Interested volunteers completed a short, open online survey that reviewed eligibility requirements (aged over 18 years, recent quitting, lack of mobility issues that would prohibit game use, fluent in English). The survey contained an informed consent section with study purpose, methods and procedures, confidentiality, benefits and inconveniences, precautions and risks, and survey submissions were limited via IP addresses. Participants also had to be able to travel to a game setup location. For most participants, this was a small office near a local church building, on the local free bus line, with free parking available. Participants received a gift card to a national store with multiple locations in the area at each of the 4 possible sessions. Sessions typically lasted more than 15 minutes but less than 30 minutes. Participants were asked to play 8 rounds (60 seconds per round) of the game.

Use of the video game was private; research staff were available to assist with any technical difficulties or usability question outside of the testing room, but staff did observe use of the game through a window (where players could not see them) to allow users to behave naturally and not feel judged for their ability to play the game. A computer log documented use time and score, and this was associated with the participant number. The study version incorporated the Kinect for Windows software and ran on a personal computer with a large monitor to facilitate viewing of the game.

Case and wait-list control group schedules.


  • Preassessment and Take Control game session 1
  • Take Control game session 2 and assessment
  • Take Control game session 3 and assessment
  • One- to 2-week interval
  • Follow-up assessment

Wait-list control:

  • Preassessment
  • Two-week interval—no assessment
  • Preassessment and Take Control game session 1
  • Take Control game session 2 and assessment
  • Take Control game session 3 and assessment
Textbox 1. Case and wait-list control group schedules.

Data Collection

The study was a quasi-experimental, stratified, wait-list control trial using a convenience sample due to time limitations.

Participants in each group had the opportunity to play the game at the Clinical Tools office 3 times, with 7 to 12 days in between uses. Case group participants were asked to complete a follow-up set of measures 1 to 2 weeks after the final game use. Control group users completed a baseline set of instruments and then after at least a 2-week wait period repeated the baseline measures and then used the game 3 times.

Thus, each group had a total of 4 assessment interactions and 3 game play interactions (see Textbox 1). Assessments were mostly Likert-style questions except for the 7-Day Timeline (fill-in-the-blank), Side Effects (multiple choice), and Stages of Change (multiple choice). A random number was assigned to participants and the information kept in a locked location. Researchers used this number to log participants into the surveys associated with specific session numbers to keep the participant’s multiple sessions linked.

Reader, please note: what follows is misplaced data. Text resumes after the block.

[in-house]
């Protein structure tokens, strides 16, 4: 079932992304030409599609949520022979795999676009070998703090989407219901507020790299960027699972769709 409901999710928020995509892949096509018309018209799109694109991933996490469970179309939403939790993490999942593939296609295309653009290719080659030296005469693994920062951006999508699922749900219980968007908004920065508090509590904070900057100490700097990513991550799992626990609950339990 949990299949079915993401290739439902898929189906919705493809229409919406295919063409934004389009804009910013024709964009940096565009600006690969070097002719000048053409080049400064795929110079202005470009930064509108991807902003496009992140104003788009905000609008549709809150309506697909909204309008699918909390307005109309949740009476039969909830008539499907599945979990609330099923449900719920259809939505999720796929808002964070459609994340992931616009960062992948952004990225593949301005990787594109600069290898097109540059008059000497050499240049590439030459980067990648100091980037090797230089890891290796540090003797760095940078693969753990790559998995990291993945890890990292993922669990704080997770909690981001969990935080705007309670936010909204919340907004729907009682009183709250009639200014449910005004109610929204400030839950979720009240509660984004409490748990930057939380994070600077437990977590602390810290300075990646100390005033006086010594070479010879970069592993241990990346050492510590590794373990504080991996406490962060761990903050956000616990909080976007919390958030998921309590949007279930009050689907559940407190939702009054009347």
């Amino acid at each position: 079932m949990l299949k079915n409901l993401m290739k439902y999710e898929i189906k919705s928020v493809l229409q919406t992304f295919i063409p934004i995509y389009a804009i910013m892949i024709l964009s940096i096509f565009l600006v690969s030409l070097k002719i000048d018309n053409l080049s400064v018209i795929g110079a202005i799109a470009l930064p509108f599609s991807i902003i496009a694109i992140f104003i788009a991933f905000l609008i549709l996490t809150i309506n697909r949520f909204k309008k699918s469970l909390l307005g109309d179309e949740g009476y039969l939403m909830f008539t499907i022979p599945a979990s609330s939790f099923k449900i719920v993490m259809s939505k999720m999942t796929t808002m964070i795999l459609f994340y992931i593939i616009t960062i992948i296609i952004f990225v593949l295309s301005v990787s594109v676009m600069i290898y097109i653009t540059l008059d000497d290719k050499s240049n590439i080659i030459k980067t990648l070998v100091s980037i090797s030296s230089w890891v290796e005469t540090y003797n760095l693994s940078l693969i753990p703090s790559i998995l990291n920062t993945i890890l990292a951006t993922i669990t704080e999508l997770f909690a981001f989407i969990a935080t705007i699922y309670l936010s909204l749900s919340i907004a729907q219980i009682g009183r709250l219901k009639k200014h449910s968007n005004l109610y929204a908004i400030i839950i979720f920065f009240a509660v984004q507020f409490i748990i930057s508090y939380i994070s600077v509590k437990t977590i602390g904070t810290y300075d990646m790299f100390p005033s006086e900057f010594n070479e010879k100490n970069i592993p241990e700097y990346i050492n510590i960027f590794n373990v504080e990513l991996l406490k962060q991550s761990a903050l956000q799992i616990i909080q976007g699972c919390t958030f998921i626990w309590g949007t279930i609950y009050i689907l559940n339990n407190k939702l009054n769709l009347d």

Data collected for this study were sent to University of North Carolina at Chapel Hill, where a doctoral student in statistics analyzed the data.


A total of 76 participants were enrolled in the summative study. A total of 7 case participants were withdrawn from the analysis: 2 case participants were withdrawn due to inconsistent data and 5 were withdrawn due to not completing the study. A total of 8 control participants were withdrawn from the study, all due to not completing the study. A total of 61 participants were included in the analysis. There were 28 females (1 Asian, 10 African American, 13 white, 1 other, 2 multiracial, 1 prefer not to answer) and 32 males (1 Asian, 14 African American, 15 white, 1 other, 1 prefer not to answer); 1 participant was unknown (chose prefer not to answer for both gender and race categories).

Data Collection

Quantitative Results—Substance Use

The 7-Day Timeline instrument allowed the participant to report any substance they had used the week prior to playing the game. In Table 1, percentages are reported based on a starting point of 100% for those reporting use of a substance in session 1. After playing the game twice, case participants who reported using a substance on the first 7-Day Timeline (n=17) had an average drop to 38% of what they had been using at baseline. Of those who reported some substance use at baseline, 5 out of 17 (29%) stopped using altogether (0% use) after 2 weeks of participation. Control participants who reported using a substance on the first 7-Day Timeline had an average substance use increase from 100% to 110% during the 2-week period prior to playing the game. As shown in Table 2, average substance use increased between the last game play (session 3) and 1-week follow-up (session 4) for those who completed the optional fourth session (15/17). Therefore, they went from 100% at week 1 down to 38% at week 3, and back up (average session 3) to 52% at week 4 (average session 4). Overall, there was improvement from session 1 to session 4 of about 50%.